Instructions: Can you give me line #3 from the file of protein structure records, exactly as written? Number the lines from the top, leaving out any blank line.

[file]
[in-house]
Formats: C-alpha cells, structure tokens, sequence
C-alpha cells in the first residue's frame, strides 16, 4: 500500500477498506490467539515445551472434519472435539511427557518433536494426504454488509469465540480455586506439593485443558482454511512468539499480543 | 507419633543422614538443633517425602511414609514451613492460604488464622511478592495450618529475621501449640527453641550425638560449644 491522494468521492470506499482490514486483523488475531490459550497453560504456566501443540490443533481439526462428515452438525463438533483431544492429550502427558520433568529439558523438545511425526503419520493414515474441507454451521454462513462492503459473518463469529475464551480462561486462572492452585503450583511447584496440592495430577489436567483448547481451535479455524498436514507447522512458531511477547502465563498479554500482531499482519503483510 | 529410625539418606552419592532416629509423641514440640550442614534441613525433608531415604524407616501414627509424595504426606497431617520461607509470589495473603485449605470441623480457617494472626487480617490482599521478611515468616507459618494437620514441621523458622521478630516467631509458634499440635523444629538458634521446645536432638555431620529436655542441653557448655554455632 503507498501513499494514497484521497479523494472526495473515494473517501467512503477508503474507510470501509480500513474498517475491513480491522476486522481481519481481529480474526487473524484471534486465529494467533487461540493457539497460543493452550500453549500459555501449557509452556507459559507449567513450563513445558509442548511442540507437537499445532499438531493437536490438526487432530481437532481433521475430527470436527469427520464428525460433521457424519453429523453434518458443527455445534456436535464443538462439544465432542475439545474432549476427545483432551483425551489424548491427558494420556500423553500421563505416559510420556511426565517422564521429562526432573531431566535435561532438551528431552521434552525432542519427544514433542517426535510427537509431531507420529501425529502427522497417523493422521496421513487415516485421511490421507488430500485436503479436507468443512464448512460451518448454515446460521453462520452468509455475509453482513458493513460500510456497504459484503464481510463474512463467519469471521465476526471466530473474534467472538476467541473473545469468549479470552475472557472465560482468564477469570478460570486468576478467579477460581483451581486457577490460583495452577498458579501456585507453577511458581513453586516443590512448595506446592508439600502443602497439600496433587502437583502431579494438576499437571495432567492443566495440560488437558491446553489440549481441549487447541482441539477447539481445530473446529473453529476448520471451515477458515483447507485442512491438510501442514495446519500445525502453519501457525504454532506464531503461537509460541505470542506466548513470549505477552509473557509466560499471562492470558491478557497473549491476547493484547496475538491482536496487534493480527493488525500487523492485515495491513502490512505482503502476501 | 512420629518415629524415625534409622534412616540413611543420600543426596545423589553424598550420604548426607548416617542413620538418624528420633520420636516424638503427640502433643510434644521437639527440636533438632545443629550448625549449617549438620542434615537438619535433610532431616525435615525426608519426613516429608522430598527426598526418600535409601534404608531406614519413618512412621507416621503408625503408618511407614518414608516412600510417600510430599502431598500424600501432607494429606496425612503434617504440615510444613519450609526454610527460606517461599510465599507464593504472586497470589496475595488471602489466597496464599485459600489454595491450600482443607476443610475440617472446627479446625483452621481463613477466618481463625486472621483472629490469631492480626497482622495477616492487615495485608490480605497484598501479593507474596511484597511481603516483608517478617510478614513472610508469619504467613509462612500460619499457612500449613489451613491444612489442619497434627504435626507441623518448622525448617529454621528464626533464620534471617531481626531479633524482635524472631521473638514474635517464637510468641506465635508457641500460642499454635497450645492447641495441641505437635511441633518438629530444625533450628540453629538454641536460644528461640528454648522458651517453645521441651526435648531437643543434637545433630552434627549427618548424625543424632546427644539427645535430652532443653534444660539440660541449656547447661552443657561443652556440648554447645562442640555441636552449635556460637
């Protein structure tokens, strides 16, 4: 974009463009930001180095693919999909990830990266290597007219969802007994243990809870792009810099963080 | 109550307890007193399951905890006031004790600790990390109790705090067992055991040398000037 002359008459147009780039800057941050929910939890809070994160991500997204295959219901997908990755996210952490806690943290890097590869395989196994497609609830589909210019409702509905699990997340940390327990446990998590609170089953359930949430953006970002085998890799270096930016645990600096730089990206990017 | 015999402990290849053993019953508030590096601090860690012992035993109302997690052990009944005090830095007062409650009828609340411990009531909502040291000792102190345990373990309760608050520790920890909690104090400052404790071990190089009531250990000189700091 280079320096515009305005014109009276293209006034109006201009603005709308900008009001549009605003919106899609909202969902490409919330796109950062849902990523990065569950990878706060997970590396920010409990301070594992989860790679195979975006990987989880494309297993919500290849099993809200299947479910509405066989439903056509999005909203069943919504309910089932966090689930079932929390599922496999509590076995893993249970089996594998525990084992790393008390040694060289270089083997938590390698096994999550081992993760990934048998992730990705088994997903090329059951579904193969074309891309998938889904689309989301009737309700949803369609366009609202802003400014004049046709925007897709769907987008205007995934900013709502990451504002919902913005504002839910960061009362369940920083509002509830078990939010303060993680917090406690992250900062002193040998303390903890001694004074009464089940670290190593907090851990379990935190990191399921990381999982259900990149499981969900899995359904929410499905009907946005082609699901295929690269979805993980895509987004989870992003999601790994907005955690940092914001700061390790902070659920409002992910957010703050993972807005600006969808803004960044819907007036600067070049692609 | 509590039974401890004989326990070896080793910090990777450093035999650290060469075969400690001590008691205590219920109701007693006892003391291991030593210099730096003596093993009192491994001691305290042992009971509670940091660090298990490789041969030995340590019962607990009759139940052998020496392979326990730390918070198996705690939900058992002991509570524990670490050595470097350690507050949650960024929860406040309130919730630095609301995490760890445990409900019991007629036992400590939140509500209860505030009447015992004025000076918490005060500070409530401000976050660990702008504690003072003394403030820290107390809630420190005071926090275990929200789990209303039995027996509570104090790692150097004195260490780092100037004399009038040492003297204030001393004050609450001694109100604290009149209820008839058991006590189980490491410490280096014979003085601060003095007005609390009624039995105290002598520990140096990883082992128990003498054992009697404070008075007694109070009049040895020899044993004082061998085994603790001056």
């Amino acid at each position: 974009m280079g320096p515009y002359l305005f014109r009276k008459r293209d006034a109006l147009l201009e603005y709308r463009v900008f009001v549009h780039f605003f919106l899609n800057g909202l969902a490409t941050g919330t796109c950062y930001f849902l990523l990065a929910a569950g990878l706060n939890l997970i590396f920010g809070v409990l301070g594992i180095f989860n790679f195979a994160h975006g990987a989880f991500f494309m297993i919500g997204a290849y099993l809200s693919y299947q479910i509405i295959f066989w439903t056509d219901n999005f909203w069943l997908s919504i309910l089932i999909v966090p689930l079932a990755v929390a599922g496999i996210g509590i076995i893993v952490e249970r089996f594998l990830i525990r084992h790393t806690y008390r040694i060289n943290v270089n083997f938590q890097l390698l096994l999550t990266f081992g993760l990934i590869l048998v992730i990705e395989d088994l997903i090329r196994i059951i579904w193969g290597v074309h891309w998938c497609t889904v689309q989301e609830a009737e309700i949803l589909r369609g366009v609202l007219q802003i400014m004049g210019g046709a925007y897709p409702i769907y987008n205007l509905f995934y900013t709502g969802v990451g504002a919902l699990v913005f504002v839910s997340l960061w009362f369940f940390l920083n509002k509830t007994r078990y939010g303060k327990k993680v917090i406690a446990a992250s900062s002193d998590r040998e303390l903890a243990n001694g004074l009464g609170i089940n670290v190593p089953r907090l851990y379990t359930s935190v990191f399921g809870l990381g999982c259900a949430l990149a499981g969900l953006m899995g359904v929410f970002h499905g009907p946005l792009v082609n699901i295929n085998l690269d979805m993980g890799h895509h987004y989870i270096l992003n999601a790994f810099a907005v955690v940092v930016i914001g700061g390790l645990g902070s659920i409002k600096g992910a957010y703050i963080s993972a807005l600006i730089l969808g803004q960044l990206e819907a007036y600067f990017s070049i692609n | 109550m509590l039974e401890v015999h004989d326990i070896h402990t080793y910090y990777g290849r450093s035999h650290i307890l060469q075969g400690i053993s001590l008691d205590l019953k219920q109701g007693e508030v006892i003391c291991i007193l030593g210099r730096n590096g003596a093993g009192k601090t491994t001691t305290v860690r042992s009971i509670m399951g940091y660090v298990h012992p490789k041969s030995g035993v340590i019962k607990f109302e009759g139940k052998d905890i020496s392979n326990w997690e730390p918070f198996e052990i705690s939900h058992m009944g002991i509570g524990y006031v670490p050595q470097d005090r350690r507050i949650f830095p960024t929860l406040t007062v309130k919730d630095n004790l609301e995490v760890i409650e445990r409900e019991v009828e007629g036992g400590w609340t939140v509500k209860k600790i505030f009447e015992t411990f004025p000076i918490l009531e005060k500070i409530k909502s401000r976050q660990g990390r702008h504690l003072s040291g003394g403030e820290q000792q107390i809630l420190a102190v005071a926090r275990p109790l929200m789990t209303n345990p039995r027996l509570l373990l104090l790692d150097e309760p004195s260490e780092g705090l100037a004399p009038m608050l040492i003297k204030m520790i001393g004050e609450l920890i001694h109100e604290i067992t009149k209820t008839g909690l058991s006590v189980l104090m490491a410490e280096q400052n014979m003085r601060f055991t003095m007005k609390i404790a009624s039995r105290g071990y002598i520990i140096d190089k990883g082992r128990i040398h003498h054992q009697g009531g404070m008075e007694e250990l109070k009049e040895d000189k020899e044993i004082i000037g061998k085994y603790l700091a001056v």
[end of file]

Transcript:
C-alpha cells in the first residue's frame, strides 16, 4: 500500500477498506490467539515445551472434519472435539511427557518433536494426504454488509469465540480455586506439593485443558482454511512468539499480543 | 507419633543422614538443633517425602511414609514451613492460604488464622511478592495450618529475621501449640527453641550425638560449644 491522494468521492470506499482490514486483523488475531490459550497453560504456566501443540490443533481439526462428515452438525463438533483431544492429550502427558520433568529439558523438545511425526503419520493414515474441507454451521454462513462492503459473518463469529475464551480462561486462572492452585503450583511447584496440592495430577489436567483448547481451535479455524498436514507447522512458531511477547502465563498479554500482531499482519503483510 | 529410625539418606552419592532416629509423641514440640550442614534441613525433608531415604524407616501414627509424595504426606497431617520461607509470589495473603485449605470441623480457617494472626487480617490482599521478611515468616507459618494437620514441621523458622521478630516467631509458634499440635523444629538458634521446645536432638555431620529436655542441653557448655554455632 503507498501513499494514497484521497479523494472526495473515494473517501467512503477508503474507510470501509480500513474498517475491513480491522476486522481481519481481529480474526487473524484471534486465529494467533487461540493457539497460543493452550500453549500459555501449557509452556507459559507449567513450563513445558509442548511442540507437537499445532499438531493437536490438526487432530481437532481433521475430527470436527469427520464428525460433521457424519453429523453434518458443527455445534456436535464443538462439544465432542475439545474432549476427545483432551483425551489424548491427558494420556500423553500421563505416559510420556511426565517422564521429562526432573531431566535435561532438551528431552521434552525432542519427544514433542517426535510427537509431531507420529501425529502427522497417523493422521496421513487415516485421511490421507488430500485436503479436507468443512464448512460451518448454515446460521453462520452468509455475509453482513458493513460500510456497504459484503464481510463474512463467519469471521465476526471466530473474534467472538476467541473473545469468549479470552475472557472465560482468564477469570478460570486468576478467579477460581483451581486457577490460583495452577498458579501456585507453577511458581513453586516443590512448595506446592508439600502443602497439600496433587502437583502431579494438576499437571495432567492443566495440560488437558491446553489440549481441549487447541482441539477447539481445530473446529473453529476448520471451515477458515483447507485442512491438510501442514495446519500445525502453519501457525504454532506464531503461537509460541505470542506466548513470549505477552509473557509466560499471562492470558491478557497473549491476547493484547496475538491482536496487534493480527493488525500487523492485515495491513502490512505482503502476501 | 512420629518415629524415625534409622534412616540413611543420600543426596545423589553424598550420604548426607548416617542413620538418624528420633520420636516424638503427640502433643510434644521437639527440636533438632545443629550448625549449617549438620542434615537438619535433610532431616525435615525426608519426613516429608522430598527426598526418600535409601534404608531406614519413618512412621507416621503408625503408618511407614518414608516412600510417600510430599502431598500424600501432607494429606496425612503434617504440615510444613519450609526454610527460606517461599510465599507464593504472586497470589496475595488471602489466597496464599485459600489454595491450600482443607476443610475440617472446627479446625483452621481463613477466618481463625486472621483472629490469631492480626497482622495477616492487615495485608490480605497484598501479593507474596511484597511481603516483608517478617510478614513472610508469619504467613509462612500460619499457612500449613489451613491444612489442619497434627504435626507441623518448622525448617529454621528464626533464620534471617531481626531479633524482635524472631521473638514474635517464637510468641506465635508457641500460642499454635497450645492447641495441641505437635511441633518438629530444625533450628540453629538454641536460644528461640528454648522458651517453645521441651526435648531437643543434637545433630552434627549427618548424625543424632546427644539427645535430652532443653534444660539440660541449656547447661552443657561443652556440648554447645562442640555441636552449635556460637